In December, new bank lending in China declined more than predicted from the previous month, but lending for the entire year of 2021 hit a record, as the central bank maintained policy assistance to cushion the slowing economy.

According to figures issued by the People's Bank of China on Wednesday, Chinese banks extended 1.13 trillion yuan ($177.56 billion) in new yuan loans in December, down from 1.27 trillion yuan in November and falling short of analysts' estimates.

However, new bank lending reached a record 19.95 trillion yuan for the year, up 1.6% from the previous record of 19.63 trillion yuan in 2020, and equivalent to more than the UK's GDP.

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"December credit numbers were slightly weaker than predicted, but real economy financing has been improving," said Luo Yunfeng, analyst at Merchants Securities.

China's economy got off to a strong start in 2021, as activity continued to recover from a pandemic-induced slump the previous year, but it has slowed in recent months due to a property market downturn, industrial pollution curbs, and strict COVID-19 curbs, which have impacted consumer confidence and spending.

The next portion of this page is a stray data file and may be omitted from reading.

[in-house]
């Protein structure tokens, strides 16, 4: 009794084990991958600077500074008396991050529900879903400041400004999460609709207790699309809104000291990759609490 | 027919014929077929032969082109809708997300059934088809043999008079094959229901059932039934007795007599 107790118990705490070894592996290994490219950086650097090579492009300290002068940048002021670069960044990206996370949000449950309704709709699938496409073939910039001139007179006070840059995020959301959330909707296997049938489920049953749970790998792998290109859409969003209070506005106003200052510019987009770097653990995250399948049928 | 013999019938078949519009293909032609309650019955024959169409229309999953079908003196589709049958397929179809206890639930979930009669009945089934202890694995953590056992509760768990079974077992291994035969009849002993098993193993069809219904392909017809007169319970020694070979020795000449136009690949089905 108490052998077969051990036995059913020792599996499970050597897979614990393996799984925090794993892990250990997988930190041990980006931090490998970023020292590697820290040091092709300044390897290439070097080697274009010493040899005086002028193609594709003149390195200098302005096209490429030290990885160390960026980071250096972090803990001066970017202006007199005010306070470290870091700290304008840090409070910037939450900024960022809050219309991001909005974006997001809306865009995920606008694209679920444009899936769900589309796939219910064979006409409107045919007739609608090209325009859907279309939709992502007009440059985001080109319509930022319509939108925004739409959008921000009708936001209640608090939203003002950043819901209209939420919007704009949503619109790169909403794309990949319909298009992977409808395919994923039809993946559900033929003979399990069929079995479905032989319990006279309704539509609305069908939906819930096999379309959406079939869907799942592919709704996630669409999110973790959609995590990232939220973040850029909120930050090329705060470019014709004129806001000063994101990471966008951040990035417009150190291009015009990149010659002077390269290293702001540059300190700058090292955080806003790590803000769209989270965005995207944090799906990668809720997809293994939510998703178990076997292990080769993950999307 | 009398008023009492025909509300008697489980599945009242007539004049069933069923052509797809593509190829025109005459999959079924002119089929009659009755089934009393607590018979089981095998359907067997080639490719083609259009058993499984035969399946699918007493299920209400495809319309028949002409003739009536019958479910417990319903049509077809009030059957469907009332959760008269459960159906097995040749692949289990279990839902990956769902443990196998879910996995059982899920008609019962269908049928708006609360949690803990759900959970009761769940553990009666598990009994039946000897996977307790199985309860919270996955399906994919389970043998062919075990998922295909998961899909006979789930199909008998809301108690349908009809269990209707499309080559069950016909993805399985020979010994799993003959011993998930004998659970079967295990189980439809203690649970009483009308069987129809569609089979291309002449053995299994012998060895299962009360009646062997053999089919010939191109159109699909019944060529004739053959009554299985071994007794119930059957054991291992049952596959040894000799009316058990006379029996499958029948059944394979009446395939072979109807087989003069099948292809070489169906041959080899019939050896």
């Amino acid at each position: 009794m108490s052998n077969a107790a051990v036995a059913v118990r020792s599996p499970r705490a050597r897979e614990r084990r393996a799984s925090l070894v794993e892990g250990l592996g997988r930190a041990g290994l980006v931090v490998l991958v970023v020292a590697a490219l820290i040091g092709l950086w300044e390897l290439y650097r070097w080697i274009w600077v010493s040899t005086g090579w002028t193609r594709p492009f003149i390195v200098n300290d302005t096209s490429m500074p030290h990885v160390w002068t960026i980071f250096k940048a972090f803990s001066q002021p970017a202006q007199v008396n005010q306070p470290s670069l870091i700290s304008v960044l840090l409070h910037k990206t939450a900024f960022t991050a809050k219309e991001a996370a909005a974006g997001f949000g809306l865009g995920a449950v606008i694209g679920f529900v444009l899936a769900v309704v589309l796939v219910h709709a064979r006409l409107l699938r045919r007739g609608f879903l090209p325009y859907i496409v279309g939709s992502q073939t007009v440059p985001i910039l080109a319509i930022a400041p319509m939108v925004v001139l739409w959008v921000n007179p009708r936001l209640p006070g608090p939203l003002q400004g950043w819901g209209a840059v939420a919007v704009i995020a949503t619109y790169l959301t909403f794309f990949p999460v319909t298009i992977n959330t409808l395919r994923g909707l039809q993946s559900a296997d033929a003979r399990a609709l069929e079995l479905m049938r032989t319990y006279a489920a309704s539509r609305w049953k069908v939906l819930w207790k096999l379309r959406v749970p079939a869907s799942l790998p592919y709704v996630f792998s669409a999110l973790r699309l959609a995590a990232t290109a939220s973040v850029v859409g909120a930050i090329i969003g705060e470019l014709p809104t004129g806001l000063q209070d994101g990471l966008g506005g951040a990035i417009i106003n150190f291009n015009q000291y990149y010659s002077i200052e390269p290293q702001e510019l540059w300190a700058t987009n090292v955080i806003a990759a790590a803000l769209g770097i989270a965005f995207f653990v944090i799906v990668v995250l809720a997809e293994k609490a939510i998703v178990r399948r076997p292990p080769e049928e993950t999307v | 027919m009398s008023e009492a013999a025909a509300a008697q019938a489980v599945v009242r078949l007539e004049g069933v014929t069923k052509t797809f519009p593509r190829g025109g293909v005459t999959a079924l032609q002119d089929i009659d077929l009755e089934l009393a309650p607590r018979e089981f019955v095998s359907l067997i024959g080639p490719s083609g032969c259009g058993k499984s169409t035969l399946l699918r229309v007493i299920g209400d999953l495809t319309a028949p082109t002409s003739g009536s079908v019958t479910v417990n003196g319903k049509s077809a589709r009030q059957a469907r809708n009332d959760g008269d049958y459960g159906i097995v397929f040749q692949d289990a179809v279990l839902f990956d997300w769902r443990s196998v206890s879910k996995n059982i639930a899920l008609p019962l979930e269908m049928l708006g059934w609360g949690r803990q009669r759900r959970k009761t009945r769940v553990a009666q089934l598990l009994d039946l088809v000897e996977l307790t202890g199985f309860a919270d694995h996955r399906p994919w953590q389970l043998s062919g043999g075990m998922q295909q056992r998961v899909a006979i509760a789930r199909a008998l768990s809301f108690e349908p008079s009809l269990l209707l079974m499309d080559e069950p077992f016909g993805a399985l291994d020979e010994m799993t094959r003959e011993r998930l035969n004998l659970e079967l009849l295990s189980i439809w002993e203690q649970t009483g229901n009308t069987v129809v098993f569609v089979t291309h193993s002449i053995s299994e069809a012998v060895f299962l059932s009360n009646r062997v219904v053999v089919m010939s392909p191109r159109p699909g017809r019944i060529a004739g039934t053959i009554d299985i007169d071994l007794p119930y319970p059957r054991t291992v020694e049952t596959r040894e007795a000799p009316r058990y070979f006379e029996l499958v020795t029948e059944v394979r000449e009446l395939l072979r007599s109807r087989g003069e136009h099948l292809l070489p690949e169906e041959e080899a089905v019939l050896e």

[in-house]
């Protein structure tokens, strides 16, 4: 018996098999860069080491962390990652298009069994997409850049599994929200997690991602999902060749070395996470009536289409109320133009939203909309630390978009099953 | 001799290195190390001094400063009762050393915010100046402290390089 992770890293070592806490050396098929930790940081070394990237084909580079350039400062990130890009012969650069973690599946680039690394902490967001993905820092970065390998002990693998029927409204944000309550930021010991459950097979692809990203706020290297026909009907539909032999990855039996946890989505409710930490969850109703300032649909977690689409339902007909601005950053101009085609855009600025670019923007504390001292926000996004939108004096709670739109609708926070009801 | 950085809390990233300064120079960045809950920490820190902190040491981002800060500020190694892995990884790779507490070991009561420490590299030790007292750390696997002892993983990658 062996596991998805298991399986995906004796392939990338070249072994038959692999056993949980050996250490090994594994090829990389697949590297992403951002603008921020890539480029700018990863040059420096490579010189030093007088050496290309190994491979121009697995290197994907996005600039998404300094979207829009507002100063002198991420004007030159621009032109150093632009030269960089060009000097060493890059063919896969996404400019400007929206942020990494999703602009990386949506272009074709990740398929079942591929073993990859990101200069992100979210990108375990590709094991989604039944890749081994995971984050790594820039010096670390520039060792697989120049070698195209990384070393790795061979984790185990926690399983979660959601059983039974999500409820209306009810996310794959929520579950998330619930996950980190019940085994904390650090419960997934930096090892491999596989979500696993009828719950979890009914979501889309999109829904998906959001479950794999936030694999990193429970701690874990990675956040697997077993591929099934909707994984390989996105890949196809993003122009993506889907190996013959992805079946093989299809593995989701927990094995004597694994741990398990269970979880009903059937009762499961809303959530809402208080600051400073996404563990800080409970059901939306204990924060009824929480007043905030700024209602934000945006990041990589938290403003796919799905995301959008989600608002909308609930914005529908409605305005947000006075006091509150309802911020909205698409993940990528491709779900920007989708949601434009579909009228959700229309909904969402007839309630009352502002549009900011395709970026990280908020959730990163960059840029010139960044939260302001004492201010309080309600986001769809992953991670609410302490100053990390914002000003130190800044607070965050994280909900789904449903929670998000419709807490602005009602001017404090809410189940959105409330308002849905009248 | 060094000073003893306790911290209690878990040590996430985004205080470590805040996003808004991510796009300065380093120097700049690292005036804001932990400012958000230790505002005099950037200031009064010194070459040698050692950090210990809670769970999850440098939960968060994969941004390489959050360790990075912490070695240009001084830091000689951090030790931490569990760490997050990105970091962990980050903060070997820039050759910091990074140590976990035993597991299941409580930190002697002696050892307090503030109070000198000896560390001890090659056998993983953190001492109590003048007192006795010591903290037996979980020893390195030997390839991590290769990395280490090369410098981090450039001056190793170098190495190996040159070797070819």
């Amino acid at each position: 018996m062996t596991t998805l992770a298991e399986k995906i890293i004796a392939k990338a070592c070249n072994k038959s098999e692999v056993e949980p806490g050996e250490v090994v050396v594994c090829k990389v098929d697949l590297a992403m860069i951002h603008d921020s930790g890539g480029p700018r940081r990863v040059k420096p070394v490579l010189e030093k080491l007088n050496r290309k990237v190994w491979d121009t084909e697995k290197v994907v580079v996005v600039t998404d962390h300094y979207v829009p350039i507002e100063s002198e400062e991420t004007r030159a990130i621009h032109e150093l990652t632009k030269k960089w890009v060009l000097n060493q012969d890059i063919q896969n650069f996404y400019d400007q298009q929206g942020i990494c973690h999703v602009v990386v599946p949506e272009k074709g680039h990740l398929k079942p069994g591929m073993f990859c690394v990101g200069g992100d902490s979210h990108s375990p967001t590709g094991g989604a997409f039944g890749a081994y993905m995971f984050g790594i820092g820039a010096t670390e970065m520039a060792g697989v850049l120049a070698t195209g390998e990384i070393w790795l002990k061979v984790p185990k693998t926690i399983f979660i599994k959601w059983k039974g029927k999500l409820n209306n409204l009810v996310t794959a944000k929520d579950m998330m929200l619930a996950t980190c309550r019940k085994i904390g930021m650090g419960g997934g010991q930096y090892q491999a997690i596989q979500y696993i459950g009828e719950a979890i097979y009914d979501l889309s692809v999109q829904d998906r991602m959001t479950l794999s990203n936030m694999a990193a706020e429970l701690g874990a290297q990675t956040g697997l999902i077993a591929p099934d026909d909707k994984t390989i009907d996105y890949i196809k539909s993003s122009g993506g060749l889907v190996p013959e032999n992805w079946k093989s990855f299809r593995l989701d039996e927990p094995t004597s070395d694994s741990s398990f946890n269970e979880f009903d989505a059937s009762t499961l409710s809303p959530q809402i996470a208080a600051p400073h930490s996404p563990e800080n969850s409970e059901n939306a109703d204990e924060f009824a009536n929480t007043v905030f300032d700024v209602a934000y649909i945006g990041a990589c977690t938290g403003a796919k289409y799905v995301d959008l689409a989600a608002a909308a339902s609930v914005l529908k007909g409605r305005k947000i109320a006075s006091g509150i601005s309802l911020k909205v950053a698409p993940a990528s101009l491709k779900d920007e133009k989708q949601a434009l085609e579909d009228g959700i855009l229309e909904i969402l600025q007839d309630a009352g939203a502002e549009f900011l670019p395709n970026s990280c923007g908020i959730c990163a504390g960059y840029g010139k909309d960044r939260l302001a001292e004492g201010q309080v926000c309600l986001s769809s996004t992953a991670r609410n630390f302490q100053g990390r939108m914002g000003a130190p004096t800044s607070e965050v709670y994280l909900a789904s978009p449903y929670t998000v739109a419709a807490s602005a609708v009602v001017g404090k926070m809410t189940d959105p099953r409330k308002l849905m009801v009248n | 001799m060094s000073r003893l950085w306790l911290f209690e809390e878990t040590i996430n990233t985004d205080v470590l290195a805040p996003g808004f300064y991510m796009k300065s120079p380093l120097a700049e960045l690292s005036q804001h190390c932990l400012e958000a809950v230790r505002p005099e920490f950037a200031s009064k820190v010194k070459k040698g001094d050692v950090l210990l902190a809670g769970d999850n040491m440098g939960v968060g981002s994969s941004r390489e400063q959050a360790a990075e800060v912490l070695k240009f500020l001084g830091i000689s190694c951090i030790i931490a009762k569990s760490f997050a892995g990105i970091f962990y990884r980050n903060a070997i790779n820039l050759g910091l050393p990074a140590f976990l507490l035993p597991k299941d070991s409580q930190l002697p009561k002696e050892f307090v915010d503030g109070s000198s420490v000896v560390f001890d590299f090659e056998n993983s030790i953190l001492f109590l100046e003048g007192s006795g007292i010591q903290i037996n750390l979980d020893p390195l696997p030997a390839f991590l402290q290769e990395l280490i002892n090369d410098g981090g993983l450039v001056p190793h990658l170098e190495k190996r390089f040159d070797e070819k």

The efforts of policymakers to reduce debt risks have also had an impact on local government spending.

To shore up flagging growth, the central bank reduced the reserve requirement ratio (RRR) for banks on December 15, its second such cut in 2021, releasing 1.2 trillion yuan in long-term cash to boost business activity. 

The central bank also reduced the interest rate on its lending facility by 25 basis points (bps) to support the rural sector and small businesses.